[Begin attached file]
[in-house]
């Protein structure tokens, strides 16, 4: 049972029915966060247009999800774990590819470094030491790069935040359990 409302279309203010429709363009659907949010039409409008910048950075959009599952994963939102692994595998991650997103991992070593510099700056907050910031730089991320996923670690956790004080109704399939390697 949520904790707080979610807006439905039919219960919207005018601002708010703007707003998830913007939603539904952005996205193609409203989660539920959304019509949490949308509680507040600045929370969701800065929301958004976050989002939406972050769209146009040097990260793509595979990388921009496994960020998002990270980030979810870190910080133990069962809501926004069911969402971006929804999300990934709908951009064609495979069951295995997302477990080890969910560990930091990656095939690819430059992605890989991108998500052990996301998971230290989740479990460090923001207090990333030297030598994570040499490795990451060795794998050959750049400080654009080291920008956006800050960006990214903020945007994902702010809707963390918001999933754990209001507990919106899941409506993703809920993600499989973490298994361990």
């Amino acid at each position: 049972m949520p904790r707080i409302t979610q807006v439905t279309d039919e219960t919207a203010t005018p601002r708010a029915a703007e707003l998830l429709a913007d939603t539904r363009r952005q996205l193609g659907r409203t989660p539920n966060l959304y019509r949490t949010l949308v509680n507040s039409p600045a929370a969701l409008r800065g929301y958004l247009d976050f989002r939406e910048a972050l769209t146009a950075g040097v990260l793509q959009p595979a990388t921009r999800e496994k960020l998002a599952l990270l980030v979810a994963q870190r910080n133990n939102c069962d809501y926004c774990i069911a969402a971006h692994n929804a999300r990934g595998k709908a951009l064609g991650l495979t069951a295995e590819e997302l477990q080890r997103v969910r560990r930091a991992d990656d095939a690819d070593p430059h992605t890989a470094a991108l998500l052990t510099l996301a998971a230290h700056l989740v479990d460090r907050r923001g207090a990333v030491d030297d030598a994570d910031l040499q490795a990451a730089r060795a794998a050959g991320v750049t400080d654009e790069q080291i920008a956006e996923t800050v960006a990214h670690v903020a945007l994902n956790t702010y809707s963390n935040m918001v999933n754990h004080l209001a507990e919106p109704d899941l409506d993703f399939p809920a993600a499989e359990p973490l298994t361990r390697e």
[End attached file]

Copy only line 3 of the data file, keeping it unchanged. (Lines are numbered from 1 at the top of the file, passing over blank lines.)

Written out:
């Amino acid at each position: 049972m949520p904790r707080i409302t979610q807006v439905t279309d039919e219960t919207a203010t005018p601002r708010a029915a703007e707003l998830l429709a913007d939603t539904r363009r952005q996205l193609g659907r409203t989660p539920n966060l959304y019509r949490t949010l949308v509680n507040s039409p600045a929370a969701l409008r800065g929301y958004l247009d976050f989002r939406e910048a972050l769209t146009a950075g040097v990260l793509q959009p595979a990388t921009r999800e496994k960020l998002a599952l990270l980030v979810a994963q870190r910080n133990n939102c069962d809501y926004c774990i069911a969402a971006h692994n929804a999300r990934g595998k709908a951009l064609g991650l495979t069951a295995e590819e997302l477990q080890r997103v969910r560990r930091a991992d990656d095939a690819d070593p430059h992605t890989a470094a991108l998500l052990t510099l996301a998971a230290h700056l989740v479990d460090r907050r923001g207090a990333v030491d030297d030598a994570d910031l040499q490795a990451a730089r060795a794998a050959g991320v750049t400080d654009e790069q080291i920008a956006e996923t800050v960006a990214h670690v903020a945007l994902n956790t702010y809707s963390n935040m918001v999933n754990h004080l209001a507990e919106p109704d899941l409506d993703f399939p809920a993600a499989e359990p973490l298994t361990r390697e």